Why Laughter and Crying Are Good for Us

Humans are the only species that cries as an expression of emotion, and one of very few (along with apes and possibly rats) that laughs. While scientists aren’t exactly sure why, what they do agree on is that both tears and giggles provide a natural emotional and biological reset. There’s a physiological explanation for the cathartic feeling you get after a belly laugh or a good cry, and both offer a whole range of benefits, from increased immunity to a flood of endorphins.

Seen through the lens of the chakras, these emotional releases can dissolve energy blocks, says Jurian Hughes, a voice coach, performer, and faculty member for the Kripalu School of Yoga. “When it comes to both laughter and tears, the scientific benefits validate what we instinctively feel,” says Jurian. “They both take us into a greater state of flow—a flow of energy, a flow of sound, a flow of tears.”

The physical act of crying or laughing activates the energy centers, she says. “We’re using the respiratory, abdominal, and diaphragm muscles—the heart chakra and the solar plexus area, or third chakra, which is the center of communication, power, and joy.”

In her Yoga of Voice programs, Jurian guides participants through both laughter and crying exercises, as a way of loosening their inhibitions around self-expression. Rather than beginning with an emotional cue, she takes people through the physical actions of sobbing, laughing, or having a tantrum, and lets the rest follow.

The Benefits of Yukking It Up

That’s also how Laughter Yoga works. “Laughter, fake or real, stimulates the release of seratonin and endorphins in the brain, which helps us relax and feel more openhearted and alive,” says Evelyn Gonzalez, a Kripalu Yoga and Laughter Yoga teacher.

Other benefits of laughter include increased oxygen intake, lower blood pressure, and higher levels of disease-fighting natural killer cells, as well as a more positive state of mind. A study of 70 depressed elderly women found that Laughter Yoga—founded by Madan Kataria, a medical doctor from Mumbai, India, known as the “guru of giggling”—was just as effective as exercise therapy in improving mood.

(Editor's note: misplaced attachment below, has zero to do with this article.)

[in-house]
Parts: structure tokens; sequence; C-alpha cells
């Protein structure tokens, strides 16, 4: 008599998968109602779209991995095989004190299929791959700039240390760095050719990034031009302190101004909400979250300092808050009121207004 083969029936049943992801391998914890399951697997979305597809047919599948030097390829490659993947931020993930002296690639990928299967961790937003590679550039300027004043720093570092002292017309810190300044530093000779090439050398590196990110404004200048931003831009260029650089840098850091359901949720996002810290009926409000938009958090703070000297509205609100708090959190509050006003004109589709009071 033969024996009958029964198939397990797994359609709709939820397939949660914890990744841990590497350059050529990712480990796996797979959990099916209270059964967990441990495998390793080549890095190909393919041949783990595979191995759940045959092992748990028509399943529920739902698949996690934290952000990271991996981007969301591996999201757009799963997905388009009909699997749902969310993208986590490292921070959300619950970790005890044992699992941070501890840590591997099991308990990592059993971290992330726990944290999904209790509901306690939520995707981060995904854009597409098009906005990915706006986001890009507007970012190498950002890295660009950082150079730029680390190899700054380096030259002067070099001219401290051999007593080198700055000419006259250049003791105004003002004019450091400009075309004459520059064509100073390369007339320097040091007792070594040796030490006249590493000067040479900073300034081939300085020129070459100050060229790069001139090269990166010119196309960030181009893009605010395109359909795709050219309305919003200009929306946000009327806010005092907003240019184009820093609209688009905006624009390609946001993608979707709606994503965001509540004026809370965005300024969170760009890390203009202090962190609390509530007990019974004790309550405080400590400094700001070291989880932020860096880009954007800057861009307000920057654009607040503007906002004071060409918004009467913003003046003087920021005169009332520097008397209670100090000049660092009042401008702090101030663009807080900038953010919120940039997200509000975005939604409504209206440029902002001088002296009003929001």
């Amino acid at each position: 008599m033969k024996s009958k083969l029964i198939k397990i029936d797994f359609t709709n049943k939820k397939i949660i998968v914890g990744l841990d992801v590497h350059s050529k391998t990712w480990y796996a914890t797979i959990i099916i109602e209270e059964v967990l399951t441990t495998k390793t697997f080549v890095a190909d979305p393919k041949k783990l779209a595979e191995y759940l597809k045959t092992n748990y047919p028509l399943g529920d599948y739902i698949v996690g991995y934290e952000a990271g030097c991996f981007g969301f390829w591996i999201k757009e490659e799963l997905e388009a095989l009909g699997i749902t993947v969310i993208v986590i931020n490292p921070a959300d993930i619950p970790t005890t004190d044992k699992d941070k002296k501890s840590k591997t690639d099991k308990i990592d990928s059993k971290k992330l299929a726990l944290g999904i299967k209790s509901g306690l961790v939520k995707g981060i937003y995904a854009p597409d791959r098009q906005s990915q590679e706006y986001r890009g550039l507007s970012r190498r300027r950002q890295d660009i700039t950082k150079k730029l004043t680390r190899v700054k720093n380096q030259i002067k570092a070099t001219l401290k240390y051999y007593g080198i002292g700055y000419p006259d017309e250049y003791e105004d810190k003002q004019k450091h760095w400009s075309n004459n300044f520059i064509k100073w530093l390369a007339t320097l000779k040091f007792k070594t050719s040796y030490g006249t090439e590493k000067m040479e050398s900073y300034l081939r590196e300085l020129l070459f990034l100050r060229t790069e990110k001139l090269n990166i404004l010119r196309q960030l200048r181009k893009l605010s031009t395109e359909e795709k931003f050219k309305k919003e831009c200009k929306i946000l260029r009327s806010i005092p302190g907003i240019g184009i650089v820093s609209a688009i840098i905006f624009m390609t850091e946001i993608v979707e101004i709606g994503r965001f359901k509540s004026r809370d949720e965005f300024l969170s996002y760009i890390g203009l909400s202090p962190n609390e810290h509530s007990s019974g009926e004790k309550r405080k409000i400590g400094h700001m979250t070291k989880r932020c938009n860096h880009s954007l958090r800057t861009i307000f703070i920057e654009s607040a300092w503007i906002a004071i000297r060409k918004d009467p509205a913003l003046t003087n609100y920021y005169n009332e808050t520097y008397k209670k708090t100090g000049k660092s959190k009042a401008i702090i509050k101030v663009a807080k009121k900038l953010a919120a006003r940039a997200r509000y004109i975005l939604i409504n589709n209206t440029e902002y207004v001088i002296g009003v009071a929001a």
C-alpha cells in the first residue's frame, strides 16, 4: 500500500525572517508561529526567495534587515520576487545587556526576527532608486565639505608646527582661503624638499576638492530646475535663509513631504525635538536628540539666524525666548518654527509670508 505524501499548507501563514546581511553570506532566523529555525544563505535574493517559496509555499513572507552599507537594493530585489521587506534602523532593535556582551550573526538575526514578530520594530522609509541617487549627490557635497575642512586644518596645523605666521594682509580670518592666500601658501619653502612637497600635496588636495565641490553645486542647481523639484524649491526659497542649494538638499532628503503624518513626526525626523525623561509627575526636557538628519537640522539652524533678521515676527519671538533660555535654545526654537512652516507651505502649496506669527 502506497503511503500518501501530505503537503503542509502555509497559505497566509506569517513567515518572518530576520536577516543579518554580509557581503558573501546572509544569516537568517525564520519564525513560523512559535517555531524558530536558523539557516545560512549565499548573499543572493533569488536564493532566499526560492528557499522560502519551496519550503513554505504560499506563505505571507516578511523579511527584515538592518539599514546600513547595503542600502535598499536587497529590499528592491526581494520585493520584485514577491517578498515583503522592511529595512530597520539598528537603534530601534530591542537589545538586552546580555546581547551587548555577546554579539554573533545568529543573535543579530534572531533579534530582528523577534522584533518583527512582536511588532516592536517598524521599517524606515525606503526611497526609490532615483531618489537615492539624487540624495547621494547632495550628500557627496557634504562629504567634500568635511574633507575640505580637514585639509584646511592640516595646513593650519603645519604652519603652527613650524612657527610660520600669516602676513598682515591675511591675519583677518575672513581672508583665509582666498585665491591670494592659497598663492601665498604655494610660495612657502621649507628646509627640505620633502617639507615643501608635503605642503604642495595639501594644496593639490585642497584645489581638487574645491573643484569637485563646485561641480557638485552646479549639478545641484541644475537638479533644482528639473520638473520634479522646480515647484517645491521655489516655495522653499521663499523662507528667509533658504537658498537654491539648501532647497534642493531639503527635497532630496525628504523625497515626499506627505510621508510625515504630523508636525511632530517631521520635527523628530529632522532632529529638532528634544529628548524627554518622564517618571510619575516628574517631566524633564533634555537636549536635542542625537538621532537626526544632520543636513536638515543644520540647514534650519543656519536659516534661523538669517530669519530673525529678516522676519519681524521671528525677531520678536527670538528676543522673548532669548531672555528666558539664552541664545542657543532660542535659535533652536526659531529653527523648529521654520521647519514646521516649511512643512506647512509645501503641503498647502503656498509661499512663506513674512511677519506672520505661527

While Laughter Clubs have been meeting in India since Kataria introduced Laughter Yoga in 1955, Japan’s communal practice of rui-katsu, or “tear seeking,” is a newer phenomenon. The trend was started in 2013 by Hiroki Terai, whose business conducting divorce ceremonies opened his eyes to how much better people seemed to feel after crying it out. At a typical rui-katsu event, participants watch a series of tear-jerking videos, from poignant commercials and movie clips to memorials for pet cats. The goal is to destigmatize the release of emotion for citizens of this notoriously crying-averse country (in a poll of 37 nationalities, Japanese ranked among those least likely to cry, while Americans were most likely).

The Tracks of Our Tears

“Unexpressed feelings create rigidity and tension that crying can alleviate,” says Antonio Sausys, a somatic psychologist and yoga therapist specializing in grief counseling and therapy. “From a psychological standpoint, crying can relieve emotional stress and boost a positive mood. From a social standpoint, crying in the presence of others elicits sympathy and a tendency to help and comfort. Depending on the environment and the circumstances, it can improve communication and forge bonds.”

Research shows that crying may help to regulate mood, restoring the balance between the sympathetic and parasympathetic systems, and may even be more effective than an antidepressant. Studies have also found that tears rid the body of chemicals that raise cortisol, the stress hormone. According to classical Ayurvedic texts, tears from the innermost cornerof the eye indicate true sadness or loneliness, tears from the middle of the eye stem from anger, and tears from the outermost corner express love and compassion, explains Elizabeth Crone, a student in the Kripalu School of Ayurveda (KSA) who looked at crying through the lens of this ancient health science for her KSA research project.

Jurian finds that giving people permission to cry can catalyze a breakthrough. “Our culture teaches us that, past a certain age, tears are not socially acceptable,” she says. “I want to empower people to claim that part of themselves. Just as, in yoga, we want to have access to a full range of motion, we also want to have access to a full range of emotions, so we can be more of who we were meant to be.”